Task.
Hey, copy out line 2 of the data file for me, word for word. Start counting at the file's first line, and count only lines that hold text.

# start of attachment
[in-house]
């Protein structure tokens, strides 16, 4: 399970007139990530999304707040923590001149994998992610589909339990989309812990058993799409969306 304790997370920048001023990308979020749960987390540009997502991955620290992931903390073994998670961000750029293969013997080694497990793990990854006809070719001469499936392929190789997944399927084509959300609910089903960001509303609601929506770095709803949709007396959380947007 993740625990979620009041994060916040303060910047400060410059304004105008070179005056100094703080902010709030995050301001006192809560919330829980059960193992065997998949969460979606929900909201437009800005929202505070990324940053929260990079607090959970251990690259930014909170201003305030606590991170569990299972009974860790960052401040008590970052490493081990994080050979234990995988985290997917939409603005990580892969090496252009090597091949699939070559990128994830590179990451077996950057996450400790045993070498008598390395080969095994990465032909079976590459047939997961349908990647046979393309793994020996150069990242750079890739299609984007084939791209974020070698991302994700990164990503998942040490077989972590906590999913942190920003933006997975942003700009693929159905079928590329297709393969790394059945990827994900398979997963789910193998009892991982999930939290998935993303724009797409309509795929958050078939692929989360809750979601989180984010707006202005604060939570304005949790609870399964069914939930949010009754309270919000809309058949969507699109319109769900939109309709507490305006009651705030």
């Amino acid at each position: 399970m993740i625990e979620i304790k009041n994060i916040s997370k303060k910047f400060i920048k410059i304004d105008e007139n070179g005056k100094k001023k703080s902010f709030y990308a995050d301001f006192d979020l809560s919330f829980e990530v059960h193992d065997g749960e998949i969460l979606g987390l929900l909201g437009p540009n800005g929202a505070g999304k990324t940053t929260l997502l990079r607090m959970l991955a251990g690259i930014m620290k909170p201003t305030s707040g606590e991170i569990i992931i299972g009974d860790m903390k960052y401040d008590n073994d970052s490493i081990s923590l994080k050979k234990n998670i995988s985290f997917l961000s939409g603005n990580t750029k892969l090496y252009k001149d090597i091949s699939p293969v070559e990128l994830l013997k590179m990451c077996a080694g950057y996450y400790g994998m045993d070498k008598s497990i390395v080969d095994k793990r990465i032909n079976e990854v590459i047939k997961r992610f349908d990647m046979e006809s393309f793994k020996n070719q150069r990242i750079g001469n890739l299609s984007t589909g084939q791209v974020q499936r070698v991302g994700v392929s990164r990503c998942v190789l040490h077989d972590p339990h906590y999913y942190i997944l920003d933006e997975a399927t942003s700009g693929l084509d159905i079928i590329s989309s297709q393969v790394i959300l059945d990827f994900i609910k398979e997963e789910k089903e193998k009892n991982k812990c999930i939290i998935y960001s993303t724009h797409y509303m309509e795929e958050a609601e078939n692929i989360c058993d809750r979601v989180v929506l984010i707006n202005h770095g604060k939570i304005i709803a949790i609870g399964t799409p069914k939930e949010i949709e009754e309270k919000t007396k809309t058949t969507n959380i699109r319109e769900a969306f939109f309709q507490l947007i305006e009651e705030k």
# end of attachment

């Protein structure tokens, strides 16, 4: 399970007139990530999304707040923590001149994998992610589909339990989309812990058993799409969306 304790997370920048001023990308979020749960987390540009997502991955620290992931903390073994998670961000750029293969013997080694497990793990990854006809070719001469499936392929190789997944399927084509959300609910089903960001509303609601929506770095709803949709007396959380947007 993740625990979620009041994060916040303060910047400060410059304004105008070179005056100094703080902010709030995050301001006192809560919330829980059960193992065997998949969460979606929900909201437009800005929202505070990324940053929260990079607090959970251990690259930014909170201003305030606590991170569990299972009974860790960052401040008590970052490493081990994080050979234990995988985290997917939409603005990580892969090496252009090597091949699939070559990128994830590179990451077996950057996450400790045993070498008598390395080969095994990465032909079976590459047939997961349908990647046979393309793994020996150069990242750079890739299609984007084939791209974020070698991302994700990164990503998942040490077989972590906590999913942190920003933006997975942003700009693929159905079928590329297709393969790394059945990827994900398979997963789910193998009892991982999930939290998935993303724009797409309509795929958050078939692929989360809750979601989180984010707006202005604060939570304005949790609870399964069914939930949010009754309270919000809309058949969507699109319109769900939109309709507490305006009651705030």